Finally, some caveats. Do not accuse me of these things, because you will be wasting your time.

  1. I have nothing against individuals who are involved with the Greek system. I don’t judge them. I wouldn’t emulate their choice, but that’s as far as it goes.
  2. I have never been involved with Greek life in any way, not even Recruitment/Rush. I have never been rejected from my favorite sorority since I’ve never wanted to join a sorority. Nevertheless, I’m involved in many campus groups, have plenty of great friends, and have an active social/dating life. Therefore, the reason I oppose the Greek system is not because I’m “just jealous.” (To those who are unfamiliar, this is a common claim Greek organization members use to try to delegitimize arguments against the Greek system.)
  3. I fully respect the experience of anyone who claims to have had a wonderful time in his/her own fraternity/sorority. However, as you can see in Premise 2 above, just because there are some great Greek chapters does not mean the overall system is healthy and just.

This is the bulk of my argument against the Greek system. I hope I have shown that even when the Greek system benefits its own members–which it does not always do–it is a mostly negative force in society as a whole. The positive things about it, such as philanthropy and fun, could easily be achieved through other means, and the negative things about it cannot be repaired without completely altering the Greek system as we know it.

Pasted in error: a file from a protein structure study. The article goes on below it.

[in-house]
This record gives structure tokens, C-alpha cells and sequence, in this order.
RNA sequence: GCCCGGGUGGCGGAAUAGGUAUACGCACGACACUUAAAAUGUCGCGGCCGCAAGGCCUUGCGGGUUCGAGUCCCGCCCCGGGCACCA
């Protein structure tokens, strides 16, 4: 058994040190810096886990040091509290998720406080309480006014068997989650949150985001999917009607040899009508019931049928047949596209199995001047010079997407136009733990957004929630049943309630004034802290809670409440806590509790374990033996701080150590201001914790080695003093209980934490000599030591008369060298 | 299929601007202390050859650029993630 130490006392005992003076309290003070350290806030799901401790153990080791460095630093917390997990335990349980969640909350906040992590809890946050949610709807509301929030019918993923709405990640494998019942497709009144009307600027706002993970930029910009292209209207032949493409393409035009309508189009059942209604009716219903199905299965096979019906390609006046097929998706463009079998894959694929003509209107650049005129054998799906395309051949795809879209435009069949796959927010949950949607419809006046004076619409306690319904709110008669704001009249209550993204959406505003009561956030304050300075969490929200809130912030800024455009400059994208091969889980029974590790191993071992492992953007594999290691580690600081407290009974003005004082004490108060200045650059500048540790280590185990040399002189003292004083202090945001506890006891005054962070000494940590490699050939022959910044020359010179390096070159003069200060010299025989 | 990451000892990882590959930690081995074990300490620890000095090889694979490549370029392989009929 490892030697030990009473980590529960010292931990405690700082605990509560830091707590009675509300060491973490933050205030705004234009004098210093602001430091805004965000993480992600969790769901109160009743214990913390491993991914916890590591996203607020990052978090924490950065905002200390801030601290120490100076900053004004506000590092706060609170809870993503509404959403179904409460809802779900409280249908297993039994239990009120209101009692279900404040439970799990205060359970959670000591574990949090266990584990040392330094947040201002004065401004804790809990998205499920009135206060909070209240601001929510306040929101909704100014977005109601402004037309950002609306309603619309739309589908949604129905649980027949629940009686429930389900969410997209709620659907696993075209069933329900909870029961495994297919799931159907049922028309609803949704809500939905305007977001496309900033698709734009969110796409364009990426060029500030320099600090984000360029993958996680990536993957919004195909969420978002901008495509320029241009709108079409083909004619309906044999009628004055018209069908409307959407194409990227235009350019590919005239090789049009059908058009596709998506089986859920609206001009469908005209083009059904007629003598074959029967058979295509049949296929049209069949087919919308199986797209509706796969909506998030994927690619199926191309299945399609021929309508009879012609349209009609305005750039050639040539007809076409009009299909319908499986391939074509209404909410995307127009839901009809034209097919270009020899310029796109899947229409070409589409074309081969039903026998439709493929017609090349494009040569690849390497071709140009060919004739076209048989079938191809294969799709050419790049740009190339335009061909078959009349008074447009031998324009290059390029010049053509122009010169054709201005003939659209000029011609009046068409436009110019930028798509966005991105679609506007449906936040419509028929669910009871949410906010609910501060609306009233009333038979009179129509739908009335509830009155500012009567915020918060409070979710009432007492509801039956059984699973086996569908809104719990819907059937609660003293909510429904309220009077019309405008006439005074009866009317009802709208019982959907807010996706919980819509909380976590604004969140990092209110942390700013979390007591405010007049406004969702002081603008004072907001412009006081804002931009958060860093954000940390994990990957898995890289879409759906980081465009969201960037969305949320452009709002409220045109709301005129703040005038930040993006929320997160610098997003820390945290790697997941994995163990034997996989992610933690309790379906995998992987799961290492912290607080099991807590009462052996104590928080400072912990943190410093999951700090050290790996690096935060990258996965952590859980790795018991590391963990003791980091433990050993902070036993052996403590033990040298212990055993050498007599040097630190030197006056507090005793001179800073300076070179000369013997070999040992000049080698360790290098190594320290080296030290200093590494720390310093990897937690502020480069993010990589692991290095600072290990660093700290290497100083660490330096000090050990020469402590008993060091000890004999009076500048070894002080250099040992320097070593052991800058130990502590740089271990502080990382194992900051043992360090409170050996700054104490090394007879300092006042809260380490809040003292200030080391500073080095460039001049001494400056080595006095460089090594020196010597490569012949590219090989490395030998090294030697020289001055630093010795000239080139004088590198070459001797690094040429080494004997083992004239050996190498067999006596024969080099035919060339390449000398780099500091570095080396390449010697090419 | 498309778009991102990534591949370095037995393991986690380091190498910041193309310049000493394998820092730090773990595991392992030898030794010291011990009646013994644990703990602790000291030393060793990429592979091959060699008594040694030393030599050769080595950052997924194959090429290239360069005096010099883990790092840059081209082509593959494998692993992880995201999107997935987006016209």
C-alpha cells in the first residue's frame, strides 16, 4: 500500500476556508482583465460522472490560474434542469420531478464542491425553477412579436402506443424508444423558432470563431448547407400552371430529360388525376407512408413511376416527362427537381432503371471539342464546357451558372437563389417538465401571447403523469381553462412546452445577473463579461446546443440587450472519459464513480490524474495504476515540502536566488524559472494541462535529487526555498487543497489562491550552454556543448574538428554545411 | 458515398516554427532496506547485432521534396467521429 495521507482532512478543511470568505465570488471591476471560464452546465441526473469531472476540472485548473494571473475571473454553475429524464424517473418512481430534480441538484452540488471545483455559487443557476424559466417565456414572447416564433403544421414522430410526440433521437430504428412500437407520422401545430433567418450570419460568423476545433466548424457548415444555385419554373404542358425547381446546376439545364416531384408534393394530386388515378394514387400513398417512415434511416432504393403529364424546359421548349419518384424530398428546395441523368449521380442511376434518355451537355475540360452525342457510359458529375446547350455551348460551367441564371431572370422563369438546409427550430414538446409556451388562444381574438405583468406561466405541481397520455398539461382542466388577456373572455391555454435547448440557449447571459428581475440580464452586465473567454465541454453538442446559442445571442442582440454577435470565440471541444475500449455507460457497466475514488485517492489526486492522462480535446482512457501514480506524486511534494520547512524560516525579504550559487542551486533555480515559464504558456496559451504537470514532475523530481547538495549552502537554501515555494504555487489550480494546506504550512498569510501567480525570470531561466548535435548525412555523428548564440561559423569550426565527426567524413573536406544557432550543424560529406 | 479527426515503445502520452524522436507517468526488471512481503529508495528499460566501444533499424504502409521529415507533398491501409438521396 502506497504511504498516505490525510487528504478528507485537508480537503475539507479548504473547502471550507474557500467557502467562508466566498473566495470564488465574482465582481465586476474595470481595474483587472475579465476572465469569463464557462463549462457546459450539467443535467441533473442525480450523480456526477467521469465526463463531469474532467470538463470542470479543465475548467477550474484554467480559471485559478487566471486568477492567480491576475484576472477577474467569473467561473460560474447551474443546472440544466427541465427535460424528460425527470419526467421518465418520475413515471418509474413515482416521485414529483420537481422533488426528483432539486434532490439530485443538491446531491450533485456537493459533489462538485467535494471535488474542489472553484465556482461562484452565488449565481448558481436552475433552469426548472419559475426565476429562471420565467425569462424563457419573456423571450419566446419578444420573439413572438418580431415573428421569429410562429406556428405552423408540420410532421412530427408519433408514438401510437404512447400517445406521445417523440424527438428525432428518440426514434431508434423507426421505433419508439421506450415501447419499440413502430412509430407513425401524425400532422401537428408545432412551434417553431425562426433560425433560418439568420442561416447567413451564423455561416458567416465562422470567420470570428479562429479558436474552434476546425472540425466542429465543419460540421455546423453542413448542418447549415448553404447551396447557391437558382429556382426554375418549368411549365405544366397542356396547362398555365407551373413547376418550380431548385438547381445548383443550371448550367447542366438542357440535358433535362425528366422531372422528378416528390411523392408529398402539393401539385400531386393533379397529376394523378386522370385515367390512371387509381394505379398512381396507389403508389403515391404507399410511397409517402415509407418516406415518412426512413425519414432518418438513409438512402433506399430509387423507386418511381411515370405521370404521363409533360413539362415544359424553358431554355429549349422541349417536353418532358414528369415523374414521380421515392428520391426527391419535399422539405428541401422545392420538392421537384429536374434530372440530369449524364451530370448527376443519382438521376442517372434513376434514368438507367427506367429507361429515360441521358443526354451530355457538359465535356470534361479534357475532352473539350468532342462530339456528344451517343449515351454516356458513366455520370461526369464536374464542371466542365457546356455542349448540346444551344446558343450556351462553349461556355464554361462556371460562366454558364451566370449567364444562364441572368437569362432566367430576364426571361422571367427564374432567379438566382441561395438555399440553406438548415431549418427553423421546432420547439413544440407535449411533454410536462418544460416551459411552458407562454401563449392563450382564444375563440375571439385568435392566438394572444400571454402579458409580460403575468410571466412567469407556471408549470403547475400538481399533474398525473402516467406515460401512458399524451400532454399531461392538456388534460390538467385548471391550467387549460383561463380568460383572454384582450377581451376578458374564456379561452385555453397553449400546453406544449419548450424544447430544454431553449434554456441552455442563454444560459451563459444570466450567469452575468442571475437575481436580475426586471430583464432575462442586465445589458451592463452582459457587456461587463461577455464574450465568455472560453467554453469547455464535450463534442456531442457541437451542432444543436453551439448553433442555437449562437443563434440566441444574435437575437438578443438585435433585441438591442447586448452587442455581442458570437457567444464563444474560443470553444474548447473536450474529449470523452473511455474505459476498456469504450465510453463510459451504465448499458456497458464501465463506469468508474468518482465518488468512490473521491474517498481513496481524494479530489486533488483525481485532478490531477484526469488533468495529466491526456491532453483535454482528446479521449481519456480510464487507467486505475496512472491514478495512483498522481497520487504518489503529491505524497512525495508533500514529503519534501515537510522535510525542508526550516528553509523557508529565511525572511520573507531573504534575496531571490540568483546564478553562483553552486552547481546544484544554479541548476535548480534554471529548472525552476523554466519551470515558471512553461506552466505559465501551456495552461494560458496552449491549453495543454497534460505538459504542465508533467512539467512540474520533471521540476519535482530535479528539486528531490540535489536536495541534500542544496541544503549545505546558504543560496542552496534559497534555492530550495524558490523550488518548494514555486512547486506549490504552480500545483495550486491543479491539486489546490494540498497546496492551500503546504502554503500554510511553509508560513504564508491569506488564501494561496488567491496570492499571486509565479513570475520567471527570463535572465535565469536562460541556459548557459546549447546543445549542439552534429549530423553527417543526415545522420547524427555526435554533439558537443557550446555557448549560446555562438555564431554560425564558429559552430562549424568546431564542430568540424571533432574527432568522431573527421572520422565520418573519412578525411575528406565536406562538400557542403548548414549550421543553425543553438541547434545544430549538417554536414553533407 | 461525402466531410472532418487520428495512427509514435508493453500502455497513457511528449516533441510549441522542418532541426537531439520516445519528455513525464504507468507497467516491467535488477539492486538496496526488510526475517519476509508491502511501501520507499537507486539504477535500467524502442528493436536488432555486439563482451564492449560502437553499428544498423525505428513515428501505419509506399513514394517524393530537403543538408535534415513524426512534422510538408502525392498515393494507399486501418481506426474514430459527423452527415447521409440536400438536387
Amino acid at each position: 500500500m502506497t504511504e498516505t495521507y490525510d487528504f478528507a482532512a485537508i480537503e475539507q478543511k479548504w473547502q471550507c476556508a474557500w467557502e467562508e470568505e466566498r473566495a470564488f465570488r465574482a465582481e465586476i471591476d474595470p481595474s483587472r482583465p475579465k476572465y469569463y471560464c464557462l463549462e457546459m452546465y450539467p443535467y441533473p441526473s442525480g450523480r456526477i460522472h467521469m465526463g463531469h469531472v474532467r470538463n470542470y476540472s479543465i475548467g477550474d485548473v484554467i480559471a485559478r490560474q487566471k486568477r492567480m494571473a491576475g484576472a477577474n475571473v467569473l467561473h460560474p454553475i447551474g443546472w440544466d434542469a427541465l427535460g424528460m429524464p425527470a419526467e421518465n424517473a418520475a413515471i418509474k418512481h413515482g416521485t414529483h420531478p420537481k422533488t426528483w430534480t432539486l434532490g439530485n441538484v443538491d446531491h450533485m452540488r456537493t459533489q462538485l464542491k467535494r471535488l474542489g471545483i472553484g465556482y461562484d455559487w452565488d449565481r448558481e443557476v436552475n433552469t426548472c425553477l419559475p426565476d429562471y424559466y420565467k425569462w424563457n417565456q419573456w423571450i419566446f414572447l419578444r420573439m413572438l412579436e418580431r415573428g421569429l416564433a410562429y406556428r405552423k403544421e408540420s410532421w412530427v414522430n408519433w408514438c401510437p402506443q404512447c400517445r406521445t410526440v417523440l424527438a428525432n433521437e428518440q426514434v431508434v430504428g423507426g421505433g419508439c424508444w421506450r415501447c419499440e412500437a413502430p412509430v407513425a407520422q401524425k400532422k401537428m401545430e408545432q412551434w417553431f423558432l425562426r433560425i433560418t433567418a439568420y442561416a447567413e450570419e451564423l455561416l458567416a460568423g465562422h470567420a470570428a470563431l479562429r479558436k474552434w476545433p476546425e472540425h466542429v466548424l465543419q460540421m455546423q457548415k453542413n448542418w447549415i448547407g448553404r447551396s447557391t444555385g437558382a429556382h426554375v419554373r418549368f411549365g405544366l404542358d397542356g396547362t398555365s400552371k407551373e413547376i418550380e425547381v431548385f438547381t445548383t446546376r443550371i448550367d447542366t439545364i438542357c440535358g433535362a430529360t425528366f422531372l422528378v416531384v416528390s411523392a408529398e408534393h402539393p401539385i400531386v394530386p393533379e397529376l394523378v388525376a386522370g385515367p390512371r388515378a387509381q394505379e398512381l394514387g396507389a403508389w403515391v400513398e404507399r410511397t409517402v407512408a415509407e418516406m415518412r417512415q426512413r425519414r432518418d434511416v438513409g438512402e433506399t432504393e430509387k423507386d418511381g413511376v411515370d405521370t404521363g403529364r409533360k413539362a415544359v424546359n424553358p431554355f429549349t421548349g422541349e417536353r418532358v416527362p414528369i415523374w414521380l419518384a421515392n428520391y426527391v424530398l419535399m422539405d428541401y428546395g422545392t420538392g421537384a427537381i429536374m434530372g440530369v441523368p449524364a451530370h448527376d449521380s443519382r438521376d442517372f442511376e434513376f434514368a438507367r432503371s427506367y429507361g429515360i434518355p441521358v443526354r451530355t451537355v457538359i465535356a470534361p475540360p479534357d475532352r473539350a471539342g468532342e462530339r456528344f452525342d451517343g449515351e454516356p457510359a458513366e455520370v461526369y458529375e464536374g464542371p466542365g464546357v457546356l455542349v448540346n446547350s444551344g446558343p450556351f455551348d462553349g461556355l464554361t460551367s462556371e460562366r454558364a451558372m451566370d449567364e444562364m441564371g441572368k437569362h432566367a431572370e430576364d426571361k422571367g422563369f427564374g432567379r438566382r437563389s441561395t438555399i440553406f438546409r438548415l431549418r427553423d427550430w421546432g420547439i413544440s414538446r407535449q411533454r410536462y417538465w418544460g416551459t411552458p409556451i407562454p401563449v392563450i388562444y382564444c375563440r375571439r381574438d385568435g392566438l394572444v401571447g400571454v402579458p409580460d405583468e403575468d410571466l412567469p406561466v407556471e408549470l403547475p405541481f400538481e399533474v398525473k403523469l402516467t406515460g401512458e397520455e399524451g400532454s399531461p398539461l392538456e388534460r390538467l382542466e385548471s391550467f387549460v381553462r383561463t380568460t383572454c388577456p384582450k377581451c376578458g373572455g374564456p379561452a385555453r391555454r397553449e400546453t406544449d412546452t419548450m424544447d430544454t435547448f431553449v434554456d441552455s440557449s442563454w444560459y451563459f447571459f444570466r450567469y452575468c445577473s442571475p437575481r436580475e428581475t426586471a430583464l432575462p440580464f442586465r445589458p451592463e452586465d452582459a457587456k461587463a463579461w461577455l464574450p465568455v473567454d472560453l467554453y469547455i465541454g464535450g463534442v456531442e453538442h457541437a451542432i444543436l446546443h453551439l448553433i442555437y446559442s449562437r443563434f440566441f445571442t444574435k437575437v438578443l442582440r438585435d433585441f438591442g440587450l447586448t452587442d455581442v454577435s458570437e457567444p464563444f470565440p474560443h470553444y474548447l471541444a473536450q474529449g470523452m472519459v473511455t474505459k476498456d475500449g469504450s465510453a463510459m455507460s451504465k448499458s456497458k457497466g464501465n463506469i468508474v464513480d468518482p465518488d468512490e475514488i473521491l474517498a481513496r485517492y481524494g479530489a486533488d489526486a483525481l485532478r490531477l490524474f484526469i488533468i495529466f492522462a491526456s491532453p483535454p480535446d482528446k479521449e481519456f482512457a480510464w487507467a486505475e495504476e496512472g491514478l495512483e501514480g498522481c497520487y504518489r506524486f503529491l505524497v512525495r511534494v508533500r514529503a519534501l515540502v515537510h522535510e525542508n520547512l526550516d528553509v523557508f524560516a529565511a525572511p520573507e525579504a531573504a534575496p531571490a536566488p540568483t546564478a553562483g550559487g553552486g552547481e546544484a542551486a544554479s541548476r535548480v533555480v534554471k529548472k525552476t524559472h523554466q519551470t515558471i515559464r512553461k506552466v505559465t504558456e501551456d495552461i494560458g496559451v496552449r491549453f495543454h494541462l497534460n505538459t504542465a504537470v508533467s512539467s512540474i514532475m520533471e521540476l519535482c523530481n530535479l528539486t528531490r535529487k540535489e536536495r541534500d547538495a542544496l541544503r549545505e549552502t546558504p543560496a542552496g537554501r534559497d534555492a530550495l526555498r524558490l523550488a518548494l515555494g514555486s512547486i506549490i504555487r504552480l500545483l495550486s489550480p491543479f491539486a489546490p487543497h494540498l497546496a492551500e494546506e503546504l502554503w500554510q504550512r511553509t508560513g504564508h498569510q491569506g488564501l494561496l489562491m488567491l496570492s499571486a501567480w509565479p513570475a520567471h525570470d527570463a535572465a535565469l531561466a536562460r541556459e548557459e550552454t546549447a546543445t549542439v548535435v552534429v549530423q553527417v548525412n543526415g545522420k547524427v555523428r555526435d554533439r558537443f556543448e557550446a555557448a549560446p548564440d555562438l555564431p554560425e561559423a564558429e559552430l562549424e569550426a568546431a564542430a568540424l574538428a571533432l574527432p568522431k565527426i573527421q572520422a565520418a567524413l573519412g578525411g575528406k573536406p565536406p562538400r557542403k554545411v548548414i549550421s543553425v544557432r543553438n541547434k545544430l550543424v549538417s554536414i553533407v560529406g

I believe that universities should be, and have the potential to be, spaces of equal opportunity for advancement. I believe that they can be melting pots of people with different backgrounds, lifestyles, and opinions. I believe that they are places where people can grow both intellectually and psychologically, and begin the process of becoming confident, self-motivated individuals. I believe that universities have the power to change themselves for the better, and that they can work to solve the various issues they currently face, whether concrete like binge drinking and sexual assault, or abstract like lack of intellectual openness. I believe that the Greek system undermines universities on all of these counts, and many more.

Resolved: the Greek system is unethical and should be abolished.

Difficult ≠ Impossible

I’m going to come out of my cave and write about something that pisses me off. (OK, so I could start any blog post this way, but whatever.)

Here’s something that I consider one of the most glaring cultural problems in America today–it’s the idea that just because something is difficult, it is impossible and not worth trying. Our culture has become a deeply pessimistic one, and the message that it sends these days is “Oh, forget it, we could never change that anyway.”

Don’t believe me? Well, you should, because I’m right. There’s a reason that the issues that land on the political agenda are fairly simple–go to war, or not go to war. Allow gay marriage, or not allow gay marriage. Raise the debt ceiling, or don’t raise it.